Recognising the influence of schools on every child and family, the report highlights that while integrated education has both supporters and doubters, there is widespread agreement that the school system should actively and consistently encourage relationships beyond traditional community divisions. It suggests every school planning their curriculum as ‘shared education’ and alongside this recognising the opportunity to apply the concepts of shared and integrated education through the classroom curriculum.

All subjects at primary level should be expanded to include elements of anti-sectarianism and at secondary level core subjects could include “clear elements which address differences, common ground, cultural traditions, diversity and contentious debates”. Additionally, there is a gap to be addressed in teacher training around issues of contention and such training should be mandatory.

Youth Work

“The infrastructure of statutory and voluntary youth services needs to be properly supported and encouraged across Northern Ireland. This should include an anti-sectarian education framework which encourages young people to explore issues of difference and build friendships of lasting value,” the report states. Recognising that youth work can play a significant part in developing civic responsibility, it adds that organisations working with young people should be supported to create programmes for participants from a different community or cultural background, including mentoring programmes. 

Justice and policing

Outlining the basis of a shared society as the rule of law and confidence in justice, the report indicates the need for the establishing of a forum for police and young people, within each Policing and Community Partnership (PCSP) to identify issues and practical solutions. The PSNI should encourage its own participation in youth programmes, such as the previously suggested Youth Volunteer Academy. On a broader engagement basis, the bodies responsible for justice should develop an “imaginative and robust” mechanism for reporting intimidation, paramilitary activity and sectarian/racist behaviour.

Churches and faith communities

While churches remain important to many people in Northern Ireland, they are also often associated with sectarian divisions through their differences. The report suggests a church leader’s agreed programme to encourage acceptance of and respect for other faiths. Supporting this would be the establishment of a centre of intercommunity hospitality which demonstrates core faith commitments in public and a programme of values, faith and volunteering which recognises practical commitment to antisectarianism within the religion syllabus for Northern Ireland.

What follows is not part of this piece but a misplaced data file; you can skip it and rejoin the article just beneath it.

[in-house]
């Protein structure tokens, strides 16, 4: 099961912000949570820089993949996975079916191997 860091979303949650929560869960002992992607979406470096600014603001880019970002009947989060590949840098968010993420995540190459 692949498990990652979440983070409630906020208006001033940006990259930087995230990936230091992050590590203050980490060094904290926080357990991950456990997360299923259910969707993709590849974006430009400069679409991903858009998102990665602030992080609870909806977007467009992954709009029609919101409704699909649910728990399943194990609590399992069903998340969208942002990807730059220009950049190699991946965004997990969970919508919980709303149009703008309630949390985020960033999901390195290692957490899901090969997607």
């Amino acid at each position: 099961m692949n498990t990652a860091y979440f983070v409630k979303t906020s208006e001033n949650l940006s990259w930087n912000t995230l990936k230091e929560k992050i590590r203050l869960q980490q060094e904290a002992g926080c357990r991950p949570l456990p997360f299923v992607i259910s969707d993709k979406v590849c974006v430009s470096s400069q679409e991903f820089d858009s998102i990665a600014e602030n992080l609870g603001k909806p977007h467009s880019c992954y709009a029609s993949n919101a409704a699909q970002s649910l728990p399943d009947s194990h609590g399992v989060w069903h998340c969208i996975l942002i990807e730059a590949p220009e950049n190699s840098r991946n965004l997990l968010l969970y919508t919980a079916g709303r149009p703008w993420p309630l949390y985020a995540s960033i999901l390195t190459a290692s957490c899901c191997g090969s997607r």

Arts, sport and culture

Suggestions for actions in this area are diverse. The report recognises the role the arts, sport and culture already play a crucial role in providing shared experiences, it also highlights the need for co-ordination, direction and continuity. Suggestions range from the creation of a festival of diversity organised by the Education Authority, through to consideration of investment in a shared sports anthem and a role for local government in providing shared and open experiences through sport.

Campaigning and media

The report highlights the common belief within its research that efforts to address sectarianism would be enormously helped from a designated communications strategy which could inform, entertain and energise. A ‘Grounds for Hope’ campaign could include people from different sectors working together, including philanthropic organisations and could be taken forward by private and voluntary organisations. Recognising divisiveness within social media, the authors believe that a campaign should include a social and PR campaign designed to engage a wide audience, including ‘good news stories’ and targeted advertising addressing emergent issues of sectarianism, hate crime and discrimination. Finally, it suggests that the BBC and Channel 4 should commit to producing landmark television, film and radio material which specifically addresses anti-sectarianism.


The final point for action looks at funding policies to further reconciliation. The review hopes to not lonely encourage new funding streams from government but also see a redeployment of existing provision. The authors suggest that as well as community involvement in developing policies, so too should this occur for financial planning. The report recognises a plea for longer commitments in funding around building an sustaining relationships, changing the narrative of division and supporting ways to overcome structural barriers to partnership and collaboration. “A number of flagship projects should invest in people as well as capital,” it adds.

Finally it suggests the Government should “establish an Independent Funding Ombudsman for Northern Ireland, who can ensure equal access to funding, fair monitoring and effective practice and who can identify bad practice in funding and provide remedy”.

The full report can be viewed at